Ticats' return threat

BILL LANKHOF, QMI Agency

, Last Updated: 9:11 PM ET

HAMILTON — It is one of those endearing, sometimes annoying, curiosities of the Canadian Football League; the one place in professional sports where yesterday’s somebody can survive being today’s nobody to become tomorrow’s hero.

“I was so down. I was home just ready to find a job. I’d been cut by three different teams and I was thinking, ‘like, maybe this isn’t what I’m supposed to be doing,” Marcus Thigpen said yesterday, after being named the Eastern Division nominee for CFL rookie of the year.

He had 2,190 combined yards in kick and punt returns for the Hamilton Ticats, second behind only Chad Owens of Toronto. Both Thigpen and Owens have gone from being unwanted to becoming key factors in which of the two teams wins Sunday’s East Division semifinal.

Owens was named the East’s special teams player of the year yesterday. Both scored four touchdowns on returns this year — both were deemed expendable last summer. Montreal passed on Owens; the Roughriders were so blase about Thigpen they suggested he try Hamilton.

“This is such a blessing,” said Thigpen, “I didn’t know what I was going to do. I’d tried out in the NFL with the Eagles and didn’t make it. I tried out with Denver and didn’t make it. Went to Saskatchewan and they had Dominique Dorsey coming in and I guess they promised him a lot of things.”

Always in the wrong place at the wrong time.

It had been a familiar refrain for Thigpen since leaving Indiana University in 2008. “I thought maybe I should just find another job and take care of the family.”

But two days after telling his mother back in Detroit that it might be all over, the Ticats called. “They wanted me to play right away and everything started happening so fast.”

The first time he touched the ball he returned a kickoff 93 yards against Winnipeg for a touchdown. In the same game he ran back a missed field goal 119 yards for another TD. “I’d never really had a chance before. Saskatchewan gave me an opportunity, but not really ...”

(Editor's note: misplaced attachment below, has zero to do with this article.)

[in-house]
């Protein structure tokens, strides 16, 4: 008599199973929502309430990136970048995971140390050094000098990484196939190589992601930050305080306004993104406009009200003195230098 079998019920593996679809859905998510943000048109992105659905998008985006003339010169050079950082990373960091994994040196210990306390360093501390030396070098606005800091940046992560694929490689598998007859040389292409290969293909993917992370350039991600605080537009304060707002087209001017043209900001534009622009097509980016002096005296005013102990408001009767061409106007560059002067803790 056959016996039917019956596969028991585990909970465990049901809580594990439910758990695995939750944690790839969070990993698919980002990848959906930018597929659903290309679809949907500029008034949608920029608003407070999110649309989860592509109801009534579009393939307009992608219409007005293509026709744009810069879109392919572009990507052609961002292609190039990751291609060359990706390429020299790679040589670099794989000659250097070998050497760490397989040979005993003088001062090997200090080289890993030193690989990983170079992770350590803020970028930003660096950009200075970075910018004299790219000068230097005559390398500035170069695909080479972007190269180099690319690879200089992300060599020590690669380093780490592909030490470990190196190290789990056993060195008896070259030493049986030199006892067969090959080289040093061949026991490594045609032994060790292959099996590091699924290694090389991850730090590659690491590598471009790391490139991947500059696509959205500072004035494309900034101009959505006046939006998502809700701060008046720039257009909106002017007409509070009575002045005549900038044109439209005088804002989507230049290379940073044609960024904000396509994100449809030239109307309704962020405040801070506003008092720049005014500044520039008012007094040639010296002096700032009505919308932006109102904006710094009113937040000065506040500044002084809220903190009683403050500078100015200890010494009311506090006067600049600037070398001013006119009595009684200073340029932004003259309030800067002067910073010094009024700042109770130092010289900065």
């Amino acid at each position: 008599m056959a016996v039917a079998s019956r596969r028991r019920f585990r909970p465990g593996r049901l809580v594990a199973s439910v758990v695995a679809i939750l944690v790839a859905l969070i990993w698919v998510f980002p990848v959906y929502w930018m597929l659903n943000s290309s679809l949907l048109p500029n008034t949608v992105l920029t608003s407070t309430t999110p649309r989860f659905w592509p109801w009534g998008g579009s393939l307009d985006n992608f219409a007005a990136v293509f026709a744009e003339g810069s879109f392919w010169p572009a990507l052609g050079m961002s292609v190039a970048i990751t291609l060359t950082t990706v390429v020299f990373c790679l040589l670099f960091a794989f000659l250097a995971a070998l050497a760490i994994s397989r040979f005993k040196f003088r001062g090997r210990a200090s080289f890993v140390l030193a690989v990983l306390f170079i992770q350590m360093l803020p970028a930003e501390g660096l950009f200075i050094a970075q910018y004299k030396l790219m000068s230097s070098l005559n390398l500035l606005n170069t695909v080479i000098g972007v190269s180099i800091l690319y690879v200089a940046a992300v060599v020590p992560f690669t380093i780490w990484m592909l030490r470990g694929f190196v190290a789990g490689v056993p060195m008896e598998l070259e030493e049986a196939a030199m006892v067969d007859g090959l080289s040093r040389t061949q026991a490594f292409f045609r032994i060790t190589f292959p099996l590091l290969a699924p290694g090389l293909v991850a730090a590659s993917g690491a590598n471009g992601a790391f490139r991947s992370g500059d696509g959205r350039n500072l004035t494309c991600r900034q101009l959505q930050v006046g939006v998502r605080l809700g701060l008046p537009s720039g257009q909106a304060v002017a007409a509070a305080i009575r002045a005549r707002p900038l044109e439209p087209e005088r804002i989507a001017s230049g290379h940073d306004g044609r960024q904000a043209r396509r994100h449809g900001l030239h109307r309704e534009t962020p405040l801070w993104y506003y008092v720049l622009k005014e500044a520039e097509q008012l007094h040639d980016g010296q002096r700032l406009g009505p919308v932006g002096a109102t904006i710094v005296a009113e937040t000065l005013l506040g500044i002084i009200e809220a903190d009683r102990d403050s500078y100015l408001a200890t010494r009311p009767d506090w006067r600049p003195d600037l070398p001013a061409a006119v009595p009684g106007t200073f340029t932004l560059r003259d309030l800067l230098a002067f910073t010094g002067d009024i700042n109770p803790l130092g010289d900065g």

Thigpen is knee-high to a waterbug. And just as shifty. He’s built to return kicks on the wide-open CFL fields and he has the perfect mindset. “I just like the adrenalin rush when I get the ball. Returning kicks has been my thing ever since I got a couple returns in high school,” he said. “A lot of guys don’t like (special teams) because of the full-speed contact. You’re running full out and it’s hit or miss. I can make people miss, but if they hit you ... (he rolls his eyes and laughs) it’s gonna hurt.”

A week later he returned a punt 93 yard against the Stampeders. When it comes to the hurt, Thigpen is finally giving more than he’s receiving.

Who has the better game Sunday — he or Owens — looms large. According to CFL statistics, Owens has 78% of his team’s total return yards, Thigpen has 79%. This is the biggest collison course of kick returners in a divisional championship since Edmonton’s Gizmo Williams and Calgary’s Pee Wee Smith.

“I love doing this because it can be such a game-changer. With the five-yard rule here I’ve got room to make people miss. You can be on a bad spot on the field and in one play and we can flip the field.”

Owens led the league with 2,701 return yards. He had 16 returns of 30-plus yards. Thigpen had 15 returns of 30 or more yards. With that kind of threat standing in the shadows of the uprights it can make a coach think twice about taking a chance on a long field goal attempt. It can alter not just the game but the thinking behind the game.

The Argos and Ticats have controlled — if not stopped — each other’s potent return game. In the final meeting of the season Owens had 75 yards on eight returns. “On special teams, they’ve done a good job against us, and vice-versa,” Ticats’ head coach Marcel Bellefeuille said this week. Not only do the Argos return kicks well they defend well. Neither team has allowed a kick to be returned for a TD.

But Thigpen has averaged more than 20 yards a return and Owens had the second-most return yards in CFL history, so every kick comes with an invitation to the end zone. “With our speed and how big the field is, we can be a big part of the offence. Even if you don’t score it can set the offence up ... it’s not a competition between me and him,” said Thigpen, “but if (I) see him score ... you definitely want to do the same thing.”


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